|Publication number||US4169063 A|
|Application number||US 05/776,573|
|Publication date||Sep 25, 1979|
|Filing date||Mar 11, 1977|
|Priority date||Mar 11, 1977|
|Publication number||05776573, 776573, US 4169063 A, US 4169063A, US-A-4169063, US4169063 A, US4169063A|
|Inventors||Thomas E. Kiovsky|
|Original Assignee||Shell Oil Company|
|Export Citation||BiBTeX, EndNote, RefMan|
|Patent Citations (4), Referenced by (31), Classifications (63)|
|External Links: USPTO, USPTO Assignment, Espacenet|
The newer engines place increased demands on the lubricants to be employed. In the past, a number of different additives have been added to lubricating oils to improve such properties as viscosity index and dispersancy. Significant reductions in cost can be made by employing a single additive that improves a number of lubricant properties. However, in attempting to improve more than a single lubricant property, care must be taken in not causing the deterioration of other properties. For example, in U.S. Pat. Nos. 3,687,905 and 3,864,268, copolymers of ethylene and propylene are first oxidized and degraded prior to an aminitation. This procedure results in the introduction of sites for future oxidative attack.
Significantly, known processes for making certain dispersants are not always applicable for the preparation of dispersants also having viscosity index-improving properties. For example, in U.S. Pat. No. 3,172,892, a relatively low molecular weight polymer (having about 50 carbon atoms) is reacted with maleic anhydride and an ethylene amine to form a dispersant; but, the reaction mechanism relies upon the presence of a single double bond that is inherently present at the end of the olefin polymer. When the polymer has only 50 carbon atoms, sufficient dispersancy sites may be available through the single terminal double bond. However, when the polymer has over 500 carbon atoms, such as is necessary for it to impart some viscosity index-improving properties, the single terminal double bond will not be sufficient, and a difficult derivitization means is required in order to obtain adequate dispersancy.
In addition, it is important that the polymer dispersant-VI improver have a sufficient number and type of sites with dispersant activity. Therefore, additives such as those disclosed in U.S. Pat. No. 3,454,607, prepared with mono-carboxylic acid-producing compounds may be deficient.
A new additive has been prepared that is not oxidatively degraded prior to derivitization. In addition, the preparation process for the new additive is not dependent upon the presence of double bonds in the polymer chain in order to provide reaction sites. Further, the new additive possesses good dispersancy characteristics in addition to good viscosity index-improving characteristics.
Ashless, oil-soluble additives having both dispersant and viscosity-index (VI) improving properties are prepared by the process comprising:
(A) REACTING A HIGH MOLECULAR WEIGHT AMORPHOUS COPOLYMER OF ESSENTIALLY ETHYLENE AND PROPYLENE, SAID COPOLYMER HAVING A NUMBER AVERAGE MOLECULAR WEIGHT OF BETWEEN ABOUT 70,000 AND ABOUT 300,000, WITH AN ALPHA-BETA UNSATURATED DICARBOXYLIC ACID, ANHYDRIDE OR ESTER AT A TEMPERATURE OF BETWEEN ABOUT 150° C. and about 250° C. for between about 6 hours and about 24 hours, thereby forming a modified polymer; and
(B) REACTING SAID MODIFIED POLYMER WITH A C1 to C18 amine containing 1 to 8 nitrogen atoms at a temperature of between about 150° C. and about 250° C. Alternatively, the essentially ethylene-propylene copolymer is reacted with chlorine and the alpha-beta unsaturated dicarboxylic compound prior to imidization with the amine. This chlorination is radical chlorination as opposed to ionic chlorination, and is not dependent upon the presence of double bonds in the polymer backbone. The chlorination may take place prior to the addition of the dicarboxylic compound or at the same time. Further, while the chlorination may take place in the presence of radical initiators and/or ultra violet radiation, their presence is not absolutely necessary, and the radical chlorination may be initiated by heat alone.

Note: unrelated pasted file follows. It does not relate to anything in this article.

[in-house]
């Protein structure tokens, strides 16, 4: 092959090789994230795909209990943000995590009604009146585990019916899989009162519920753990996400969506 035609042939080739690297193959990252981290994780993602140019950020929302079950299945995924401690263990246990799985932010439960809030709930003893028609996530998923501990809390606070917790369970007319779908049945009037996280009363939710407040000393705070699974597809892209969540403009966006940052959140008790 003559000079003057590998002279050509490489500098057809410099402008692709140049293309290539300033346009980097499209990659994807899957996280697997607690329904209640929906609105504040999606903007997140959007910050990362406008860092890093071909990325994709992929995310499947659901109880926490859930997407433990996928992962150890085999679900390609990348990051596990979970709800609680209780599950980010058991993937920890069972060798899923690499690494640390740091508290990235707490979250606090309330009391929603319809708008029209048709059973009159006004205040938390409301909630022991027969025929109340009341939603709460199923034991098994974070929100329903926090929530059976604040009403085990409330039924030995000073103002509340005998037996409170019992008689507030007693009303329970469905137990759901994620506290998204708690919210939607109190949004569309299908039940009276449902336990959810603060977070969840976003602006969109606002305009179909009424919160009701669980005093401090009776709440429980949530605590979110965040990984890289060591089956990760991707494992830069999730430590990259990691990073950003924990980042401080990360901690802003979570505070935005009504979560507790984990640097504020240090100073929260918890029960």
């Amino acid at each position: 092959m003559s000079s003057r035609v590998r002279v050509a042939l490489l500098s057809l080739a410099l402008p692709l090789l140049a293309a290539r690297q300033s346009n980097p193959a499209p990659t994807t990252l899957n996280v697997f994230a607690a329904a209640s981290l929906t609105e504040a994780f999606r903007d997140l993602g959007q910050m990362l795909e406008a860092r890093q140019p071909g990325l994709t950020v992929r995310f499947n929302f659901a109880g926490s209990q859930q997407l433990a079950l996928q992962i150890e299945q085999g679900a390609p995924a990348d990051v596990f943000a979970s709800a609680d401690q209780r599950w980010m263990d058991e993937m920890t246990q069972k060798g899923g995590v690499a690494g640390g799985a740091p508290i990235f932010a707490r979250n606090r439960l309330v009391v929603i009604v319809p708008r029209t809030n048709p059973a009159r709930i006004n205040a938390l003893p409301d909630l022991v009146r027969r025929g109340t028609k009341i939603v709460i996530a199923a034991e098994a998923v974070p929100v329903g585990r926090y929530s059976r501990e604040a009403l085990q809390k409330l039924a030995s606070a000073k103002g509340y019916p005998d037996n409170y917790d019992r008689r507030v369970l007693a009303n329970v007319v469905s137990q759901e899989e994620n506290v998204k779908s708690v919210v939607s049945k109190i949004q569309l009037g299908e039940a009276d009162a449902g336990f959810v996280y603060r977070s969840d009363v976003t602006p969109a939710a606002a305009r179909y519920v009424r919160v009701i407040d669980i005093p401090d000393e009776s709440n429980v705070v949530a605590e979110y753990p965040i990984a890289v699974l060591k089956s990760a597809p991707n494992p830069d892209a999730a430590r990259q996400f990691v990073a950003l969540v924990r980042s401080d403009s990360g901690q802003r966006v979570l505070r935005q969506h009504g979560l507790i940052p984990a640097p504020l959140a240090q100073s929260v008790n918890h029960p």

The copolymers employed herein refer to amorphous copolymers derived essentially from ethylene and propylene, however, such copolymers may contain minor amounts, i.e. up to 10 percent, based on the molar amounts of the monomeric ethylene and propylene units in the copolymer, of polymerized units derived from other olefin monomers. Such other olefin monomers include olefins of the general formula RCH═CH2, in which R is an aliphatic or cycloaliphatic radical of from 2 to about 20 carbon atoms, for example, butene-1, hexene-1, 4-methyl-1-pentene, decene-1, etc.
Suitable ethylene-propylene copolymers contain from about 30 to about 65, preferably from about 35 to about 45 mole percent propylene, and have a number average molecular weight of between about 70,000 and about 300,000, preferably between about 80,000 and about 200,000. It is also preferred that the ethylene-propylene copolymer contain at least 150 pendant methyl groups per 1,000 chain carbon atoms. Methods of preparation of these copolymers are well known, and are described in the United States Patents listed in U.S. Pat. No. 3,864,268.
The ethylene-propylene copolymer is first reacted with a dicarboxylic compound, in particular an alpha-beta ethylenically unsaturated dicarboxylic acid or its anhydride or ester derivatives. Suitable unsaturated acids and derivatives include maleic acid, maleic anhydride, dimethyl- and diethylmaleate, itaconic acid, dimethyl itaconate, methyl maleic anhydride, citraconic anhydride, and the like. Maleic anhydride is especially preferred.
The dicarboxylic compound and the ethylene-propylene copolymer are reacted together at a temperature of between about 150° C. and about 250° C., preferably between about 180° C. and about 230° C. The contacting time is between about 6 hours and about 24 hours, preferably between about 8 hours and about 16 hours. It is significant that the carboxylic groups are attached to the essentially saturated ethylene-propylene copolymer all along the polymer chain instead of only at the terminal double bond location as in the prior art. The process according to the prior art would not result in the attachment of sufficient carboxylic groups on the polymer chain to permit the attainment of sufficient dispersancy activity.